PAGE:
With The Brick House, Miami Filmmakers Bring the Three Little Pigs to Life

This little piggy went to Oklahoma.
This little piggy went to Oklahoma.
The Brick House

The trailer for The Brick House, a new full-length feature by two South Floridian filmmakers, might leave you a little unsettled. After all, it's men in pig (and wolf) prosthetics acting out the premise of a favorite childhood fairy tale -- but with some decidedly adult violence, suspense, and drama. Think Mother Goose meets There Will Be Blood.

But push past the weirdness, and admit it -- these dudes are damn creative. And this movie might just be ridiculously awesome. This is the genius of Gustavo Cervantes and Doug Layne Anderson, the men behind filmmaking collective Pocket Full of All Stars.

The flick itself, a serious drama with both thriller and Western elements, was funded solely through a Kickstarter campaign. Beginning with a $7,000 goal, the team raised more than $10,000, most of which went to pay for make-up and prosthetics.

Cervantes, a graduate of our own New World School of the Arts, was inspired to update the nursery rhyme for grown-ups during his school days, after a sample trailer he created for a class assignment drew an enthusiastic response. Years later, the film came into full fruition with the help of Anderson and, later, a whole cast of other players.

Despite their Miami roots, the filmmakers shot the feature entirely in Oklahoma with a Tulsa-based cast. Stars Josh New, Gallagher Goodland, and Thomas Andrew Johnson portray the pigs, while Brendan Hopkins, Bill Aaron Tarpenning, and Andy Woodard are the wolves.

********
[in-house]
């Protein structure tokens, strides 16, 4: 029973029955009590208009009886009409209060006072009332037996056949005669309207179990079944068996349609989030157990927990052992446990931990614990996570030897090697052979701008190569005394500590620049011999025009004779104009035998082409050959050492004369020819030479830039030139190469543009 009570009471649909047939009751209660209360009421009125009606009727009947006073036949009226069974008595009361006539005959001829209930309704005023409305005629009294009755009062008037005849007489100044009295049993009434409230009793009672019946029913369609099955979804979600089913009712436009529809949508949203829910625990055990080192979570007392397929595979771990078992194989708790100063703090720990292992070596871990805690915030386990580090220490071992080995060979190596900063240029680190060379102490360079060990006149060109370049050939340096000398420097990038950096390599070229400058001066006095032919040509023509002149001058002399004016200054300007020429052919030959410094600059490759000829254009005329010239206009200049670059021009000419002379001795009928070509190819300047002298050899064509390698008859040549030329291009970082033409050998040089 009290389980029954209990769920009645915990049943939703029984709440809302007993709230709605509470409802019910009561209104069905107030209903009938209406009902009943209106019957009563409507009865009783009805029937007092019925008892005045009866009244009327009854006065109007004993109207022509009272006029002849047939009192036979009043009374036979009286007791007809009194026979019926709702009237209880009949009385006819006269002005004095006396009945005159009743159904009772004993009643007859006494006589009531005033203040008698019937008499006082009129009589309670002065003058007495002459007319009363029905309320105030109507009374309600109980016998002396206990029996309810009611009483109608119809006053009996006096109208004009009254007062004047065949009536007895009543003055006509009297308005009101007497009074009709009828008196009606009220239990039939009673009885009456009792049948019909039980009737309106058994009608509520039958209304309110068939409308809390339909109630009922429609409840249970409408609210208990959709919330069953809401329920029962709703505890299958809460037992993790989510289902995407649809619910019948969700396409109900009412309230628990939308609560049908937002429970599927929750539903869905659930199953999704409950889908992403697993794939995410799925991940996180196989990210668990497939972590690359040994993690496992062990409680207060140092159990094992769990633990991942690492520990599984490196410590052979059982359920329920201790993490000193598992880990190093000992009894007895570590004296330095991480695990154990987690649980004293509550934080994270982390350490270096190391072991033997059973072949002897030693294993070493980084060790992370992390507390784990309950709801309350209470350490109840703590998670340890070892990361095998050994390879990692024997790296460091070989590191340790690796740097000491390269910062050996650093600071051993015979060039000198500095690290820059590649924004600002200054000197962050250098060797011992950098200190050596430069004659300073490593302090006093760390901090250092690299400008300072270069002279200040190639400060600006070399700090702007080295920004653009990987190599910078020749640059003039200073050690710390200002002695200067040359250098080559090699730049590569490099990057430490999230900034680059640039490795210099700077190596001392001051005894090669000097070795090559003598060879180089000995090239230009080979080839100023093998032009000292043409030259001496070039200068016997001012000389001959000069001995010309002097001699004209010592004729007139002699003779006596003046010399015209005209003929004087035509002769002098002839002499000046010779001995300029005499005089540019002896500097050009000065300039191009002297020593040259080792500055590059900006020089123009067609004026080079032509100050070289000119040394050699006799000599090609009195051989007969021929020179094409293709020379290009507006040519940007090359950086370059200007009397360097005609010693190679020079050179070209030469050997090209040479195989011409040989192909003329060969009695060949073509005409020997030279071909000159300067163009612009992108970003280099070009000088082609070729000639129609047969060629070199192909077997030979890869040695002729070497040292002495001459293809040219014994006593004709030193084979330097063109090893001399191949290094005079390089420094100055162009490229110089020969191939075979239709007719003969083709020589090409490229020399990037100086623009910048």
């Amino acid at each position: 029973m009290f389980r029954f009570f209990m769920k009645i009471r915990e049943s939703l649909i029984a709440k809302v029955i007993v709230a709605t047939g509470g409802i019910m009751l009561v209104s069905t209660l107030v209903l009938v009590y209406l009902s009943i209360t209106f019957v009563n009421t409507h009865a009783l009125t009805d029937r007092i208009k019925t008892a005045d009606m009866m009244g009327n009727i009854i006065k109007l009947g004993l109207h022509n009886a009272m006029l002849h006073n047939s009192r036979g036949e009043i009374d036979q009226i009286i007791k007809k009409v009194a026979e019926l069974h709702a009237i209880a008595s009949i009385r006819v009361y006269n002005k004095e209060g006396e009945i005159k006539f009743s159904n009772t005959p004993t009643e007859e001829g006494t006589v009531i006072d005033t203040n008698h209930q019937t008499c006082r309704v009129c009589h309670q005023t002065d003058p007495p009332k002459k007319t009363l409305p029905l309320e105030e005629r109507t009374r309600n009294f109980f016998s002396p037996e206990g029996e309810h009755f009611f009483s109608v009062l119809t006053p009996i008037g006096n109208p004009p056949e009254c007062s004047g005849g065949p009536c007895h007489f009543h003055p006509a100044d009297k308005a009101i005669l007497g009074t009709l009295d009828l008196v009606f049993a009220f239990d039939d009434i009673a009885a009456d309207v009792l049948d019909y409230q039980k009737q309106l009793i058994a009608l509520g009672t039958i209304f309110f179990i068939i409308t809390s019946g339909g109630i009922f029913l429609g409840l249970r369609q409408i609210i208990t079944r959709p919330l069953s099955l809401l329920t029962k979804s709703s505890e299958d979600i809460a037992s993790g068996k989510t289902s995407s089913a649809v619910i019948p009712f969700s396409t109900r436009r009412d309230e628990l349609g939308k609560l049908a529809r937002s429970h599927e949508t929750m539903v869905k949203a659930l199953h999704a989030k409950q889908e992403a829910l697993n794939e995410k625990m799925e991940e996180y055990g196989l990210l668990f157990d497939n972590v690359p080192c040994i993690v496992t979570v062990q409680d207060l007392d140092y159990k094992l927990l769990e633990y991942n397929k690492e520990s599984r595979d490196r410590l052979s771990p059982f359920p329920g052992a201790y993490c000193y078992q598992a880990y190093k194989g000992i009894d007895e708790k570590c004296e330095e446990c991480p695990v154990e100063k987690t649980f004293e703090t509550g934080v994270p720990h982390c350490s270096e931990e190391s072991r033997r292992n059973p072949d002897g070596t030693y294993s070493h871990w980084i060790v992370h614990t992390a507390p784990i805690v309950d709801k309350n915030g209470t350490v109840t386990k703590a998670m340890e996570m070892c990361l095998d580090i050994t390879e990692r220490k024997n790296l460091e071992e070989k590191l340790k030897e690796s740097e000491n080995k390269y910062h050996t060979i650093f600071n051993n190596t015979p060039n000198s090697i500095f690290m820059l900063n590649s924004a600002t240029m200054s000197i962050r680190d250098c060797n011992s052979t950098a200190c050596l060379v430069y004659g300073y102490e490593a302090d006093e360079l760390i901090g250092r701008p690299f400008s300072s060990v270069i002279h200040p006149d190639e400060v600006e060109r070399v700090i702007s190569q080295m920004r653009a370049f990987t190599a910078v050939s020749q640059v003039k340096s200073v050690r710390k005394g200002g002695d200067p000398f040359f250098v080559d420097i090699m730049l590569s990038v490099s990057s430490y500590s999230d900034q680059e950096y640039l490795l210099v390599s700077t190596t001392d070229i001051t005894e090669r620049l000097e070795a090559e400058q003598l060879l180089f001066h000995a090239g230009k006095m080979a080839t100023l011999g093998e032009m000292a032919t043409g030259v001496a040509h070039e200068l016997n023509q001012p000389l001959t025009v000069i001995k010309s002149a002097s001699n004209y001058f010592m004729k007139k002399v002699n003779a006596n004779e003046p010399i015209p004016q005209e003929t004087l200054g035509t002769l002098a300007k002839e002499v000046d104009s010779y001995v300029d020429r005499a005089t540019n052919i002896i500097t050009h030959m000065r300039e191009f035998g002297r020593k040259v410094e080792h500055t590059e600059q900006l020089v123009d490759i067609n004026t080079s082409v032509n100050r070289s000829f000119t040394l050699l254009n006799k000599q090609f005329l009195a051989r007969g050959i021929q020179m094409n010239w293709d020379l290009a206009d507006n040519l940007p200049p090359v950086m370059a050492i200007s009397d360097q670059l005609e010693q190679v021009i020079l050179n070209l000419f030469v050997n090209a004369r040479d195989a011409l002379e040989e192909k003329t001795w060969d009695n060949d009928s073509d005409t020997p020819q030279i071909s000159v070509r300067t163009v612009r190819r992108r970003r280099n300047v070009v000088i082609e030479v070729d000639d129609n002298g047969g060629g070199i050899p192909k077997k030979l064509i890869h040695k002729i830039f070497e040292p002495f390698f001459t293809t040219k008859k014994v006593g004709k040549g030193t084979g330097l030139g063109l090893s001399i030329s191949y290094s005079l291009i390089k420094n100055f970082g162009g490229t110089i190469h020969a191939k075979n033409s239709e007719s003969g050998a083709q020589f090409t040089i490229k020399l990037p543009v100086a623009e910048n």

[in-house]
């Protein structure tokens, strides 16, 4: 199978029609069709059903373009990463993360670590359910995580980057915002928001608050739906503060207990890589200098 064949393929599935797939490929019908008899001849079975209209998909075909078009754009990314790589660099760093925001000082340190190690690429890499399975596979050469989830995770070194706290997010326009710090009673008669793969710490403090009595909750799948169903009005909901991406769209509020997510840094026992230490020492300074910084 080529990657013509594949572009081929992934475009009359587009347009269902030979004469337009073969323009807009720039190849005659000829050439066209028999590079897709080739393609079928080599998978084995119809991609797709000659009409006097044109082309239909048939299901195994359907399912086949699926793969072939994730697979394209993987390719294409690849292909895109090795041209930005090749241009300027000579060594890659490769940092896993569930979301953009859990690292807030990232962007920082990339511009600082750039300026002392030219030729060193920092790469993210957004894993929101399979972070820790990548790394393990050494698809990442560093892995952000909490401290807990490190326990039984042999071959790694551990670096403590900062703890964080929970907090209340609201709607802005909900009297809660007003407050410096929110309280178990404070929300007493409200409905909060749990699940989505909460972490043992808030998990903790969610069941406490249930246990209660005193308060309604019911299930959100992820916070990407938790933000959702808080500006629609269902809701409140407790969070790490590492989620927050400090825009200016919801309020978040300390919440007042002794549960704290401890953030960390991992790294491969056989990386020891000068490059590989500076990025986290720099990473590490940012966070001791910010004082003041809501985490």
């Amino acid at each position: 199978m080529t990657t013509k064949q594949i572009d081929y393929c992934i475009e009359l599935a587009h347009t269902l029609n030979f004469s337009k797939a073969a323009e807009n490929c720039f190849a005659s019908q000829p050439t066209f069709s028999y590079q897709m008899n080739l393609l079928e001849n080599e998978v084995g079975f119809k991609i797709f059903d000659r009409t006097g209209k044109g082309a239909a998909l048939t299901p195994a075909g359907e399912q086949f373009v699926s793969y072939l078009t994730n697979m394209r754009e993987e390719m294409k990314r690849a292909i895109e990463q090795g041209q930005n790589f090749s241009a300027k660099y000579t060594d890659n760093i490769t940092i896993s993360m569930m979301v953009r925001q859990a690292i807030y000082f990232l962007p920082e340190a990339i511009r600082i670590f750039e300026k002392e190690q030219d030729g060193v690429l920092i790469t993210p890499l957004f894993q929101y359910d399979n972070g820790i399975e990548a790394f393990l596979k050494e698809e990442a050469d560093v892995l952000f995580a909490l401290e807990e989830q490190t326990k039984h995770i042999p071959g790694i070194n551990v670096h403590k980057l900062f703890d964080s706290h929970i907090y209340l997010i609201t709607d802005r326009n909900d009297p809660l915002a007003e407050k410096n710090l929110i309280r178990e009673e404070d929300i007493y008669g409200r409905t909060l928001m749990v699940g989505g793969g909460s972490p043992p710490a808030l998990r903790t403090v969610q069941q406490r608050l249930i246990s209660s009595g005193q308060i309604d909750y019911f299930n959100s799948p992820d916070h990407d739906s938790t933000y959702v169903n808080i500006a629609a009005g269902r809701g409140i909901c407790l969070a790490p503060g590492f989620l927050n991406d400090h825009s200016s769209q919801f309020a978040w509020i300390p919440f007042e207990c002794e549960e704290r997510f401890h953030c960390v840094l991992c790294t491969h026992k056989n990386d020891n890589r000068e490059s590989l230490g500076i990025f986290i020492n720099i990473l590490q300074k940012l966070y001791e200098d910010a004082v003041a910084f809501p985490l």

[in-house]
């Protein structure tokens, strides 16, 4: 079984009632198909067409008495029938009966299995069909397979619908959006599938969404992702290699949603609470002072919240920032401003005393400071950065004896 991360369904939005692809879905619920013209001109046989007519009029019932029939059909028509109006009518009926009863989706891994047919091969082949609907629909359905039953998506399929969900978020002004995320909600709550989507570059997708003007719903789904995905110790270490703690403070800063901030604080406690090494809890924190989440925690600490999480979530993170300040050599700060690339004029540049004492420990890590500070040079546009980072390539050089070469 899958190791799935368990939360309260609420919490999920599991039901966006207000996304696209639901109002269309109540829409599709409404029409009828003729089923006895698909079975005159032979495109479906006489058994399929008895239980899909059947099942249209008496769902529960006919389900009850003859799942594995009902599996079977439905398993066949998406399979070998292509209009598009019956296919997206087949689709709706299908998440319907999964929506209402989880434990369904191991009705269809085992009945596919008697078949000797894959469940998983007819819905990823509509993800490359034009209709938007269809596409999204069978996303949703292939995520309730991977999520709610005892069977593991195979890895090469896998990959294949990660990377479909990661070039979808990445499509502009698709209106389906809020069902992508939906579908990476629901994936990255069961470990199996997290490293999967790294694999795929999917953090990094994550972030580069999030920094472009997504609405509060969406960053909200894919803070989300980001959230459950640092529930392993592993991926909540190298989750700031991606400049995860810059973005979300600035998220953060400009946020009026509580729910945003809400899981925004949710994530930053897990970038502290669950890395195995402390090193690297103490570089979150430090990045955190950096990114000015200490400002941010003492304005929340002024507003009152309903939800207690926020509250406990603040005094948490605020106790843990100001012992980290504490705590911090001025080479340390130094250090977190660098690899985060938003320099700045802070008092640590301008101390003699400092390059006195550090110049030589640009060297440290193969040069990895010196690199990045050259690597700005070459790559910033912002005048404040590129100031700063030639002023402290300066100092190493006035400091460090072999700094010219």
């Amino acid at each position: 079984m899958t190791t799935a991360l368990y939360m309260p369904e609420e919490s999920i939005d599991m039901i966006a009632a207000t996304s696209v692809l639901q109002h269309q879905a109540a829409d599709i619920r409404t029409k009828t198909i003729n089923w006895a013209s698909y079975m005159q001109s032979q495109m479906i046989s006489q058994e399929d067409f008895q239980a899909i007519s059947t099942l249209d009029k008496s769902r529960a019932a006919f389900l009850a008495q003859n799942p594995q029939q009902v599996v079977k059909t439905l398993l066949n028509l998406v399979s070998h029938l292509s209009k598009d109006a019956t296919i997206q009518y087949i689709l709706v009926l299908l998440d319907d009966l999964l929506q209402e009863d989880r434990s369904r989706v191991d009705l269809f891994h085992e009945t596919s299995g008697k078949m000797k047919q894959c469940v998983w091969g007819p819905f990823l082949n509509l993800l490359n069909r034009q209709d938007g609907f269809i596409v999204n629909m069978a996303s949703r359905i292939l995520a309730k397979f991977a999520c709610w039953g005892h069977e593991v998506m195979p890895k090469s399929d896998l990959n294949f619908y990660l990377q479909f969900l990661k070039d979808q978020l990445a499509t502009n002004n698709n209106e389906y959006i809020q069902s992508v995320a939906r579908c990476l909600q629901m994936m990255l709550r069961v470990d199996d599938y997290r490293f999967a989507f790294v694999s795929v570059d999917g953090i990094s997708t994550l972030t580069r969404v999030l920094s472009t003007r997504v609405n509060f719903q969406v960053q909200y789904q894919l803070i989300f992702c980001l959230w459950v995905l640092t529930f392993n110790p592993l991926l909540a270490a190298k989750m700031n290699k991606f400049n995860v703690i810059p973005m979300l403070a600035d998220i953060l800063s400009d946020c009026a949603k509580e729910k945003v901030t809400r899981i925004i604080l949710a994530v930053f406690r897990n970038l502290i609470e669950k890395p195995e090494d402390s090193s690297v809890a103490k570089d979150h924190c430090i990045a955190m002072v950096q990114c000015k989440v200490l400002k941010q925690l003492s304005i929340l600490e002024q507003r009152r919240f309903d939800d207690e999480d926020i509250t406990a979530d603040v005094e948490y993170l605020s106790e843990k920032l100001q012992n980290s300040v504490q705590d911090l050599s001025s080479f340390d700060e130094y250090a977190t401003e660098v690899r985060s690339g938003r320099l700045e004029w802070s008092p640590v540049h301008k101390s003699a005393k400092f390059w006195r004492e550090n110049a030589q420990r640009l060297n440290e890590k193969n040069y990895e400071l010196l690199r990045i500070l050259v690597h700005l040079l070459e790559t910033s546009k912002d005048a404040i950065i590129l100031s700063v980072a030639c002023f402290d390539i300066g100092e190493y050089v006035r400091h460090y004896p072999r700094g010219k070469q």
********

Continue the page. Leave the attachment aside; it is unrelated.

"We wanted it to have the feel of a Western, so we wanted the scenery to have that iconic look of long rolling plains, barns, things like that," Cervantes explained.

With The Brick House, Miami Filmmakers Bring the Three Little Pigs to Life
Image courtesy of Pocket Full of All Stars

When it comes to the odd appearance of the characters themselves, namely the choice to use prostheses, Cervantes says it was Toronto-based mask-making company NorthFur that sealed the deal. The duo knew they wanted to do a live action flick, but when they came across the actual products, they were sold.

But why the masks? Why not have the characters stay human, and let the symbolism speak for itself?

"We wanted to create a different kind of creature where you could see just as much human as you could animal," Cervantes said.

The goal was for the audience to be able to look past the masks and see humanity, while still remembering the animal symbolism and ties to the original story, he added.

Hence the masks, and masks alone. No fur. No hooves. No squealing.

The plot follows an outline similar to the story we all know so well. (We're guessing the wolves' house-destroying techniques are a little more sophisticated than huffing and puffing.) The three Pig brothers inherit an uncle's fire-damaged farm property and decide to fix it up. Their arrival attracts the interest of a group of unsavory wolves -- business tycoons looking to buy up land and build a railroad. The brothers soon uncover a deeper conspiracy and find themselves in serious trouble.

With The Brick House, Miami Filmmakers Bring the Three Little Pigs to Life
Image courtesy of Pocket Full of All Stars

While there are a few months of post-production work left, the buzz for the flick has already begun. The trailer was posted July 19, and has already surpassed 149,000 YouTube views.

So what's next for The Brick House? And where can you catch the film if you're as teased by the trailer as we are?

Pocket Full of All Stars hopes to enter the film into multiple festivals including Sundance, South by Southwest, and most notably from our end, the Miami International Film Festival.

With The Brick House, Miami Filmmakers Bring the Three Little Pigs to Life
Image courtesy of Pocket Full of All Stars

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